“I think it would make an incredible jewelry case,” Torn said.
It would be easy to spend an entire afternoon exploring mysterious finds like the dental cabinet, which is why the recent restaurant added to the premise was a dream realized for Torn.
The opportunity to open a restaurant came after Torn visited a flea market in Glen Rose. There she met a seller who offered her a vintage ice cream and soda fountain set. It was serendipity, she thought.
“I took it as a sign from God that it was time to open a restaurant.”
Better yet, she knew just the people for the job. On Saturdays, Randy and Gretchen Krupicka sold jams and pastries at the outdoor market. Torn knew they were good cooks, and convinced the couple to open a larger operation inside Cedar Chest.
The restaurant, Fox’s Treats and Eats, opened about four months ago and has received raving reviews since (the name is a tribute to Gretchen’s maiden name).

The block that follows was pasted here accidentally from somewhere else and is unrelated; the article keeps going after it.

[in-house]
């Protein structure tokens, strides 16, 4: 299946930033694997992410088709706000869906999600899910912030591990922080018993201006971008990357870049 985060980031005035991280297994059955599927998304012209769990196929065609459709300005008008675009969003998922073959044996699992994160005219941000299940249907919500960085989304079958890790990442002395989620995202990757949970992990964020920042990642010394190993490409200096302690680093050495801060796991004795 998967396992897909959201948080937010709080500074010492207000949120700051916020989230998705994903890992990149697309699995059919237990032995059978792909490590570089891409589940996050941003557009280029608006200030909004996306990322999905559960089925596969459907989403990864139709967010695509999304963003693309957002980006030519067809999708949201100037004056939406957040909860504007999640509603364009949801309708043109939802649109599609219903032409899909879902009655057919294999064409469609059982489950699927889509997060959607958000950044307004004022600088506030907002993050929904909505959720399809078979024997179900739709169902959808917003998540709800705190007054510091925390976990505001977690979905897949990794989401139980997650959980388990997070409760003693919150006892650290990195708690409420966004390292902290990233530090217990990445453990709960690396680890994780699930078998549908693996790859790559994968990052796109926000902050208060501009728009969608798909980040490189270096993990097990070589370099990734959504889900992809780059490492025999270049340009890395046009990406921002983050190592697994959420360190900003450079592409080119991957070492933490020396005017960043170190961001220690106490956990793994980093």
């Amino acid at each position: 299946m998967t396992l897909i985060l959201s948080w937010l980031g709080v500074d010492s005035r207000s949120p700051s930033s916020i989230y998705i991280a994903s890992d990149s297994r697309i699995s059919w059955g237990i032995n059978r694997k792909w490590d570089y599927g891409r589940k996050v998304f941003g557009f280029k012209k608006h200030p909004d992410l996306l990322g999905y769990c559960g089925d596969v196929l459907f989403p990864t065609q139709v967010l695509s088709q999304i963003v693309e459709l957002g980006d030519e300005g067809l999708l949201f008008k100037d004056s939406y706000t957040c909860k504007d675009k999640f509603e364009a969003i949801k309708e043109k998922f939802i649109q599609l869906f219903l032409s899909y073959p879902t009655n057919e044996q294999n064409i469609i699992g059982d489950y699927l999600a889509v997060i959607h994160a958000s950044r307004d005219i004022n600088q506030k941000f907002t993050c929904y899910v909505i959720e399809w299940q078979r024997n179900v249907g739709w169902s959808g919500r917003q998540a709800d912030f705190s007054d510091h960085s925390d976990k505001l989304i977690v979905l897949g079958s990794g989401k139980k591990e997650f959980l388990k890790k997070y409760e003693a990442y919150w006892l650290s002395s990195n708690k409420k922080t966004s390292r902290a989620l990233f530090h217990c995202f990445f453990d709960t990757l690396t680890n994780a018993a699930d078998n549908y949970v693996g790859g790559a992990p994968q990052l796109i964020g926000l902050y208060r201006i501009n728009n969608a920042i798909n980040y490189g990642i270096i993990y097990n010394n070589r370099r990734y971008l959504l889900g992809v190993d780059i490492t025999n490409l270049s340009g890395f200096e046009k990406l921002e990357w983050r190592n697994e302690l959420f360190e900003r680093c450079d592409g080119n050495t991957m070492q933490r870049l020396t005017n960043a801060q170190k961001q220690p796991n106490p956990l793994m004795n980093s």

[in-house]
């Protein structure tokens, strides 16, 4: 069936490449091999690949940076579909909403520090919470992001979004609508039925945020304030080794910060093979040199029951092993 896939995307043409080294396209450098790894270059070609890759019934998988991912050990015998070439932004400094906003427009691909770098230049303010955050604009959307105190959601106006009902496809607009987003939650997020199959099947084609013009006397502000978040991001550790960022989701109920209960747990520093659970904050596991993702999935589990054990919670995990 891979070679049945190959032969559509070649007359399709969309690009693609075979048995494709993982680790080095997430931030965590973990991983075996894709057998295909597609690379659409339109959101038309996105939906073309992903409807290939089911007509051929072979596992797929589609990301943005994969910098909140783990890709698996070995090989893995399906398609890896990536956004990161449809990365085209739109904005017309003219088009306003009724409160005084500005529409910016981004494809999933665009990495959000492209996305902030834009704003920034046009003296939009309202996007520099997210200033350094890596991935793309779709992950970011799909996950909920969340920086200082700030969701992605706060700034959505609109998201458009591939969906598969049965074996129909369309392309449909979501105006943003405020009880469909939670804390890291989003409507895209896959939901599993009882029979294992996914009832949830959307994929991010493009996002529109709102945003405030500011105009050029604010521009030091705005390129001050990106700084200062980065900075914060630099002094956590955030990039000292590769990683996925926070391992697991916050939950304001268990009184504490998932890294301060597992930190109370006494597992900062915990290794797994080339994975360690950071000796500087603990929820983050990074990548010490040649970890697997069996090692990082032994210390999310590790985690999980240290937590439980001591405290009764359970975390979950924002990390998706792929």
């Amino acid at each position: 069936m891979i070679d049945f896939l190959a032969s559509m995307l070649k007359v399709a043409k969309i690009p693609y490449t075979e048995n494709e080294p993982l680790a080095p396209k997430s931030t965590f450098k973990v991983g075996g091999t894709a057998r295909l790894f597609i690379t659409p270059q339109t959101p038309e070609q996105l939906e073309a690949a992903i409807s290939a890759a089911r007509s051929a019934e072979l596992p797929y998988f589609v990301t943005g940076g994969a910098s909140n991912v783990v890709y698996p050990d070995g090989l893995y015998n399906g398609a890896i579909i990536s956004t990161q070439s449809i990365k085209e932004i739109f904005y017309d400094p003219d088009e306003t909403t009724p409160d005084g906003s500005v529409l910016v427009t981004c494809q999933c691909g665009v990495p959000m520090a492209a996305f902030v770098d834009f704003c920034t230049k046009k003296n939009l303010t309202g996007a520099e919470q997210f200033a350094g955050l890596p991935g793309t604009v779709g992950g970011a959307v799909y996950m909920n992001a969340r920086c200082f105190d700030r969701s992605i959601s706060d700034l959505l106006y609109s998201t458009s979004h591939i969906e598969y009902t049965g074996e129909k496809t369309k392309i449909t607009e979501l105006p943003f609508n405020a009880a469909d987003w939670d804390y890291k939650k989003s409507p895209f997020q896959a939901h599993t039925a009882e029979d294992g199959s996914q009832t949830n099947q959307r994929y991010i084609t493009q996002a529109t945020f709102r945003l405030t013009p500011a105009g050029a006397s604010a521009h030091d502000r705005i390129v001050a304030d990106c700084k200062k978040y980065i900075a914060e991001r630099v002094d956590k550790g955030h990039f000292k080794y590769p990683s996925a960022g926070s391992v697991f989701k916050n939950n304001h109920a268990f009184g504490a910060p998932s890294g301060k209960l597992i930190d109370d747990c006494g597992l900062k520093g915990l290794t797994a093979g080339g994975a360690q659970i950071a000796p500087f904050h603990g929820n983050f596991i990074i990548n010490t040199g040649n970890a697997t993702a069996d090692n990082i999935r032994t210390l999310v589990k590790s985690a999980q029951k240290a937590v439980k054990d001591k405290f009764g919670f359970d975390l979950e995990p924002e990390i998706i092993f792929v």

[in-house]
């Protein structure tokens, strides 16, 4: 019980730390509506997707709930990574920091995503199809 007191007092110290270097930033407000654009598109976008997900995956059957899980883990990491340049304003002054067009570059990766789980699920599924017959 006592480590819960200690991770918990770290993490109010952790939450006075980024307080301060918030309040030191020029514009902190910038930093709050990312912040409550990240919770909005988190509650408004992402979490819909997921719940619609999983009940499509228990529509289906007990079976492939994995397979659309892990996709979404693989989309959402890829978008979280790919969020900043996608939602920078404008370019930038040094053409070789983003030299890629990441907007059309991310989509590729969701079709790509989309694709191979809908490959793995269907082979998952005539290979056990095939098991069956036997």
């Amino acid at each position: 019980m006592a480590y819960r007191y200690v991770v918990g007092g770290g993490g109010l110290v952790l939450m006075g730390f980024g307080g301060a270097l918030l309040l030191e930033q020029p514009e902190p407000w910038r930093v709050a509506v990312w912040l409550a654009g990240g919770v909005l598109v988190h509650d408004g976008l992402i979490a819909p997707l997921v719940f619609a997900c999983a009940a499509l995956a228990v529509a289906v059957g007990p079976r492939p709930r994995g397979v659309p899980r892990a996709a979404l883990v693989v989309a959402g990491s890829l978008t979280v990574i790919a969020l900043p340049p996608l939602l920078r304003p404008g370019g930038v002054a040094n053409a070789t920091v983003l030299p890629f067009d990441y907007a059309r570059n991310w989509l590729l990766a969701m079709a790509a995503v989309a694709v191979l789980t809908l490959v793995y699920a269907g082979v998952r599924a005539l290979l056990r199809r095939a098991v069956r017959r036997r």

Randy bustles behind the counter, serving up sandwiches of all sorts: classics like Reubens , BLTs and their best-selling chicken salad sandwich, and unique favorites like chicken bacon ranch and jalapeno pimento cheese. All sandwiches are served on homemade bread.
A stop at Fox’s is incomplete without a shake, malt, sundae, float or dipped ice cream, all made with Blue Bell ice cream.
“We’re glad to have good food out here,” Torn said. “We’ve been hungry for about 20 years.”
Having been in operation for two decades, Torn is accustomed to welcoming familiar faces like a patron who reminds Torn of the long wooden table she bought from the store years before.
Torn and her husband renovated their first location, hung up an open sign, and the rest they say is history, she said. She has no thoughts of slowing down.
“I am always looking to grow the business,” Torn said. “One day I hope to become Waco’s version of the historic Canton flea market.”
Cedar Chest Antique Mall
31707 U.S. Highway 84, at the edge of McGregor
Mon-Sat, 9:30 to 5:30 p.m.
Sun, 1 to 5 p.m.
cedarchestantiques.com and on Facebook
Fox’s Treats and
Eats restaurant (inside Cedar Chest Antique Mall)
Mon-Sat, 11 a.m. to 4:30 p.m.
Sun, 1 to 4:30 p.m.